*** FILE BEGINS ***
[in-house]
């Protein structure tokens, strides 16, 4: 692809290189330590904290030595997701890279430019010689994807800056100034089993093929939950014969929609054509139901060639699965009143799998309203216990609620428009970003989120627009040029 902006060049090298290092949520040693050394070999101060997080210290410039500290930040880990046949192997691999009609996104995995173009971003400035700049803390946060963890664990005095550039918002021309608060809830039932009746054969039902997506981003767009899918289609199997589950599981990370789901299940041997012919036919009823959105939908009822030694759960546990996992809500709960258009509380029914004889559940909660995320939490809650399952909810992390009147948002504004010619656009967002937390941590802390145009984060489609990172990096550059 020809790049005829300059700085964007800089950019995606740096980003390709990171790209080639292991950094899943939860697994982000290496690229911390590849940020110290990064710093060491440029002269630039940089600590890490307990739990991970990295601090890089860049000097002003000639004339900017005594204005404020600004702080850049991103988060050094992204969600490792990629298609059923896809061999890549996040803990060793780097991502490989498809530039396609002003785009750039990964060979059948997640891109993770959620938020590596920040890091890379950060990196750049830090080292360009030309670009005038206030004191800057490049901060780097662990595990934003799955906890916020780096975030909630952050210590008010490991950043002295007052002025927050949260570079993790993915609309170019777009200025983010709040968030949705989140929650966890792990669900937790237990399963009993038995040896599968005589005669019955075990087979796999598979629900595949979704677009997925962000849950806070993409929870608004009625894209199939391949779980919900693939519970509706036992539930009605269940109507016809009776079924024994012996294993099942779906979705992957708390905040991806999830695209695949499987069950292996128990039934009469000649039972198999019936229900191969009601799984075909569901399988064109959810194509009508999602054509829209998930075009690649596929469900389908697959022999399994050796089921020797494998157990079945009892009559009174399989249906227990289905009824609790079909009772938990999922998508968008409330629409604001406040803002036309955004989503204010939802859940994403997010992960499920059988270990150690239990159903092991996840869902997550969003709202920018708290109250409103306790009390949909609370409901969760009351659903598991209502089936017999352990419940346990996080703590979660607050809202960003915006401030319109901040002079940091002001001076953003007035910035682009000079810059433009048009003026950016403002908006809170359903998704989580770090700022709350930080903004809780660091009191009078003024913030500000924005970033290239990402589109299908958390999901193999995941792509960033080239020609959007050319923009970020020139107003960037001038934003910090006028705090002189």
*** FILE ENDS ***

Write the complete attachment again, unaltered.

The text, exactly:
[in-house]
């Protein structure tokens, strides 16, 4: 692809290189330590904290030595997701890279430019010689994807800056100034089993093929939950014969929609054509139901060639699965009143799998309203216990609620428009970003989120627009040029 902006060049090298290092949520040693050394070999101060997080210290410039500290930040880990046949192997691999009609996104995995173009971003400035700049803390946060963890664990005095550039918002021309608060809830039932009746054969039902997506981003767009899918289609199997589950599981990370789901299940041997012919036919009823959105939908009822030694759960546990996992809500709960258009509380029914004889559940909660995320939490809650399952909810992390009147948002504004010619656009967002937390941590802390145009984060489609990172990096550059 020809790049005829300059700085964007800089950019995606740096980003390709990171790209080639292991950094899943939860697994982000290496690229911390590849940020110290990064710093060491440029002269630039940089600590890490307990739990991970990295601090890089860049000097002003000639004339900017005594204005404020600004702080850049991103988060050094992204969600490792990629298609059923896809061999890549996040803990060793780097991502490989498809530039396609002003785009750039990964060979059948997640891109993770959620938020590596920040890091890379950060990196750049830090080292360009030309670009005038206030004191800057490049901060780097662990595990934003799955906890916020780096975030909630952050210590008010490991950043002295007052002025927050949260570079993790993915609309170019777009200025983010709040968030949705989140929650966890792990669900937790237990399963009993038995040896599968005589005669019955075990087979796999598979629900595949979704677009997925962000849950806070993409929870608004009625894209199939391949779980919900693939519970509706036992539930009605269940109507016809009776079924024994012996294993099942779906979705992957708390905040991806999830695209695949499987069950292996128990039934009469000649039972198999019936229900191969009601799984075909569901399988064109959810194509009508999602054509829209998930075009690649596929469900389908697959022999399994050796089921020797494998157990079945009892009559009174399989249906227990289905009824609790079909009772938990999922998508968008409330629409604001406040803002036309955004989503204010939802859940994403997010992960499920059988270990150690239990159903092991996840869902997550969003709202920018708290109250409103306790009390949909609370409901969760009351659903598991209502089936017999352990419940346990996080703590979660607050809202960003915006401030319109901040002079940091002001001076953003007035910035682009000079810059433009048009003026950016403002908006809170359903998704989580770090700022709350930080903004809780660091009191009078003024913030500000924005970033290239990402589109299908958390999901193999995941792509960033080239020609959007050319923009970020020139107003960037001038934003910090006028705090002189």